Just to add to the confusion over the definitions of race and ethnicity that I wrote about in my last post, here's an update from the U.S. Census Bureau:
First, they are proposing to drop the word "Negro" in favor of "black" or "African American." Now there's another question -- which is it? Do they mean the same thing? Is one term more acceptable than the other? During some recent research I found that for some people (and not all of them were white) there was confusion over racial descriptors. Some people thought "black" was actually a racial slur, and that they'd be accused of racism if they said it. They thought it was unfair that African Americans get to use the term "white," but whites, in their view, don't get to use the term "black." They saw this as just one indication of the way that whites are now victimized by "some people" who are "just too sensitive" and are using past racism as an excuse to advance unfairly. Funny what's under the surface - all we were talking about was the word "black," and a whole lot of anger bubbled up.
Anyway, back to the Census Bureau. They also want to add Hispanic as a category separate from black or white. This would make it the equivalent of a race. Is it? Or is it an ethnicity? That would mean that anyone who comes from a Spanish speaking country (because that's what "Hispanic" means) would not be considered white or black, no matter what they look like. Very messy stuff here.
Lastly, they want to add an opportunity for people to write in a racial category in order, they say, to "allow Middle Easterners and Arabs to specifically identify themselves." Hmm. So people who were, up until this point, considered white, would no longer be considered white. Not sure what's behind that.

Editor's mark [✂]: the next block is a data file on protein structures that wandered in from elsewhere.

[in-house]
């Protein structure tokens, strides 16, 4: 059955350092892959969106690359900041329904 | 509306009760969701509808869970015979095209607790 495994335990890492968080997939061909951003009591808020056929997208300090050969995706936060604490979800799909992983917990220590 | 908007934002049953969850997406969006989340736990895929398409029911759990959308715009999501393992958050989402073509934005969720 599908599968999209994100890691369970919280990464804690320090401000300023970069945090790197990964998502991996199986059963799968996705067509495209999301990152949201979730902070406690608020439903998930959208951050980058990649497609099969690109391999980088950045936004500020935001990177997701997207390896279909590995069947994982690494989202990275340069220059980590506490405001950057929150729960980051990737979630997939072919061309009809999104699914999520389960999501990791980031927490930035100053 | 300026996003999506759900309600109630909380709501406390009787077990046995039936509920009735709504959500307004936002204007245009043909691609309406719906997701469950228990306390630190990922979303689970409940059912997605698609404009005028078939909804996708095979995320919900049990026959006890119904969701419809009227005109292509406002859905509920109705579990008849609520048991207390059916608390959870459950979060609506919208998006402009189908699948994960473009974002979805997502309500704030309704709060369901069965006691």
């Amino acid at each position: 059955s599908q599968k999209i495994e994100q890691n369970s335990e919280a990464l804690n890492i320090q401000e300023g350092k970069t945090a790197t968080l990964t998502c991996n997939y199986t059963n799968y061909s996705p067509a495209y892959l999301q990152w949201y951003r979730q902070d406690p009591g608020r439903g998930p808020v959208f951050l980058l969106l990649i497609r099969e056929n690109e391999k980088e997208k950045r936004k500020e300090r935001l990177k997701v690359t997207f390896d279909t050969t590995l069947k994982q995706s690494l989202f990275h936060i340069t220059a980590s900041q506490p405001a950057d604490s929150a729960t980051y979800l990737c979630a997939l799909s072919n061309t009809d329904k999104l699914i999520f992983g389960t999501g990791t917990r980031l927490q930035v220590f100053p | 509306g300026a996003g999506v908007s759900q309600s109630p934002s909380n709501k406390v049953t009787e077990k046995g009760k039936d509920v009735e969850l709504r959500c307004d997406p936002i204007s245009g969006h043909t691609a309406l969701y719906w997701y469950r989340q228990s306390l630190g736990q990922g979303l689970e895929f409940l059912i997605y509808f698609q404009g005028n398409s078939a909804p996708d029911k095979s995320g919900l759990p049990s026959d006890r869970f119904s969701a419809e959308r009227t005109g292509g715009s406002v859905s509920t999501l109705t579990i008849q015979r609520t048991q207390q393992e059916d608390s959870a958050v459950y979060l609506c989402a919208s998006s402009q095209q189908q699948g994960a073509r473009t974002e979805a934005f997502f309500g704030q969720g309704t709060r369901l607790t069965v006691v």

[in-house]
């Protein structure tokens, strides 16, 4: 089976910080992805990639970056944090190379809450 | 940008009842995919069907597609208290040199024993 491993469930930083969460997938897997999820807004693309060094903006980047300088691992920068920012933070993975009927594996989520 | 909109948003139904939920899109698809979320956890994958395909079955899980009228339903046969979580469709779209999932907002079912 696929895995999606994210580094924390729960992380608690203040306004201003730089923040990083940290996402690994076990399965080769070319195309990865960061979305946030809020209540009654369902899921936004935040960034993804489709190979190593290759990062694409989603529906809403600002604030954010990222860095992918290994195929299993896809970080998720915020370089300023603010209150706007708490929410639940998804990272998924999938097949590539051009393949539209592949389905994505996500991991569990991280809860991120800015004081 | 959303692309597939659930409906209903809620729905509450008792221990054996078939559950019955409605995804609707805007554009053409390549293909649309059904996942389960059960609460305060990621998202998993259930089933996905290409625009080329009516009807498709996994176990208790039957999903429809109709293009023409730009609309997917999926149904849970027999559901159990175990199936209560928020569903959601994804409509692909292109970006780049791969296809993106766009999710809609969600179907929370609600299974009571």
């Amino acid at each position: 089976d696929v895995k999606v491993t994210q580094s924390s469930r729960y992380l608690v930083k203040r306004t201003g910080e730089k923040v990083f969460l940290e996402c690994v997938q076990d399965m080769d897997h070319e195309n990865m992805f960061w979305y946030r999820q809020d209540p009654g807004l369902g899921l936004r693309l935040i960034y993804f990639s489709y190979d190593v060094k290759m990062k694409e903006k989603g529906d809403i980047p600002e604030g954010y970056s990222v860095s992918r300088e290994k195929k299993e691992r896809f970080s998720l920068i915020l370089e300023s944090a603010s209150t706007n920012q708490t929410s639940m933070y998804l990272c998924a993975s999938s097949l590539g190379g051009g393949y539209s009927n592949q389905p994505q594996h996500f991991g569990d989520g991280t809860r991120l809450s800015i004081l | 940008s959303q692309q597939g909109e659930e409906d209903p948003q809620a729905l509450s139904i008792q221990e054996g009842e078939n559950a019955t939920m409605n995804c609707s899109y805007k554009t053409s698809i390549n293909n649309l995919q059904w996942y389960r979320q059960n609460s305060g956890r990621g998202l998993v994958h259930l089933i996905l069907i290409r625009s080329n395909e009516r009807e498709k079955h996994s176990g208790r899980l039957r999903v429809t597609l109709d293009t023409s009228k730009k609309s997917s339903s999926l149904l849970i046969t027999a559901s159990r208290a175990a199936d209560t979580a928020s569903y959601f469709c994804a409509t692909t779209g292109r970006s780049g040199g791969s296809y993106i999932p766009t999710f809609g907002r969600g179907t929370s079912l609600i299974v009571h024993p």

All of this points to the fluidity of racial categories. With the stroke of a pen, someone's race can be changed. Weird, right? Does this mean that race doesn't matter? If racial categories can be changed so easily, what is the point of having them? Maybe we should just stop keeping track. Well, the problem with that is that in the U.S. race has always mattered and it still matters. Sadly, race has been a way to exclude people and we are still living with the legacy of that discrimination. Ignoring race is not the answer.
Perhaps the changes in the census give an opportunity for some to claim their national heritage with pride, and not to be lumped in with a group that they do not identify with. No problem there. But does it also means that fewer and fewer people are being allowed into the "white" category? And will this be cause for panic for some members of the historical majority as they see themselves slip into minority position? If these changes are made, will there be backlash of some kind? Time will tell, but I hope it doesn't tell with a bang.
FYI -- here's how another governmental agency, The National Center for Education Statistics, categorizes race: http://nces.ed.gov/ipeds/reic/definitions.asp.